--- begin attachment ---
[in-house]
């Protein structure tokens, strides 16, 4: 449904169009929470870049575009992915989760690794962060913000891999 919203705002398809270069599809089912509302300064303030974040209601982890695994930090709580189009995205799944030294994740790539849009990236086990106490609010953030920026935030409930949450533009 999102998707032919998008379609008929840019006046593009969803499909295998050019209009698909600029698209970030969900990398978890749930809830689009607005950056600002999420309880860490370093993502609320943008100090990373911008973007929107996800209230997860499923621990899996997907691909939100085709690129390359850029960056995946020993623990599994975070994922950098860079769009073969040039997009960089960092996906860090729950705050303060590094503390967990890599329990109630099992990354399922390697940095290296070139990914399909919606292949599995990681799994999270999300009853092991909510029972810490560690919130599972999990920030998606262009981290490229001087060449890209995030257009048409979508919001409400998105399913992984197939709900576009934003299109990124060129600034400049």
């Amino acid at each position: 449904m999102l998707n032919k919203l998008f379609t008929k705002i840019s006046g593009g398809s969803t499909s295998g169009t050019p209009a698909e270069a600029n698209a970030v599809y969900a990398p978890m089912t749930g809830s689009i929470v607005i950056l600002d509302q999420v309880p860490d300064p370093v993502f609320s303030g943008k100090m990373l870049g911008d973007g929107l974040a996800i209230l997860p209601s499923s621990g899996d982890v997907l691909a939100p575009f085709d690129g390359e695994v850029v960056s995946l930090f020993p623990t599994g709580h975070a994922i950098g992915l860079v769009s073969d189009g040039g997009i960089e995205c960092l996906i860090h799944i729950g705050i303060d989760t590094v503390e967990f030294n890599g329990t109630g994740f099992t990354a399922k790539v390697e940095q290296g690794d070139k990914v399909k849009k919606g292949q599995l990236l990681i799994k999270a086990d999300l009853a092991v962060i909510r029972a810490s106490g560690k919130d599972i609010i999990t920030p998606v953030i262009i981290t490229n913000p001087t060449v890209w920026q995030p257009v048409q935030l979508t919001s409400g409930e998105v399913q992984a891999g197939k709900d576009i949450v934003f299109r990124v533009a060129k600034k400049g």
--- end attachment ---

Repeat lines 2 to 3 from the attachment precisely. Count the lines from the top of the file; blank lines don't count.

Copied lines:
């Protein structure tokens, strides 16, 4: 449904169009929470870049575009992915989760690794962060913000891999 919203705002398809270069599809089912509302300064303030974040209601982890695994930090709580189009995205799944030294994740790539849009990236086990106490609010953030920026935030409930949450533009 999102998707032919998008379609008929840019006046593009969803499909295998050019209009698909600029698209970030969900990398978890749930809830689009607005950056600002999420309880860490370093993502609320943008100090990373911008973007929107996800209230997860499923621990899996997907691909939100085709690129390359850029960056995946020993623990599994975070994922950098860079769009073969040039997009960089960092996906860090729950705050303060590094503390967990890599329990109630099992990354399922390697940095290296070139990914399909919606292949599995990681799994999270999300009853092991909510029972810490560690919130599972999990920030998606262009981290490229001087060449890209995030257009048409979508919001409400998105399913992984197939709900576009934003299109990124060129600034400049």
């Amino acid at each position: 449904m999102l998707n032919k919203l998008f379609t008929k705002i840019s006046g593009g398809s969803t499909s295998g169009t050019p209009a698909e270069a600029n698209a970030v599809y969900a990398p978890m089912t749930g809830s689009i929470v607005i950056l600002d509302q999420v309880p860490d300064p370093v993502f609320s303030g943008k100090m990373l870049g911008d973007g929107l974040a996800i209230l997860p209601s499923s621990g899996d982890v997907l691909a939100p575009f085709d690129g390359e695994v850029v960056s995946l930090f020993p623990t599994g709580h975070a994922i950098g992915l860079v769009s073969d189009g040039g997009i960089e995205c960092l996906i860090h799944i729950g705050i303060d989760t590094v503390e967990f030294n890599g329990t109630g994740f099992t990354a399922k790539v390697e940095q290296g690794d070139k990914v399909k849009k919606g292949q599995l990236l990681i799994k999270a086990d999300l009853a092991v962060i909510r029972a810490s106490g560690k919130d599972i609010i999990t920030p998606v953030i262009i981290t490229n913000p001087t060449v890209w920026q995030p257009v048409q935030l979508t919001s409400g409930e998105v399913q992984a891999g197939k709900d576009i949450v934003f299109r990124v533009a060129k600034k400049g």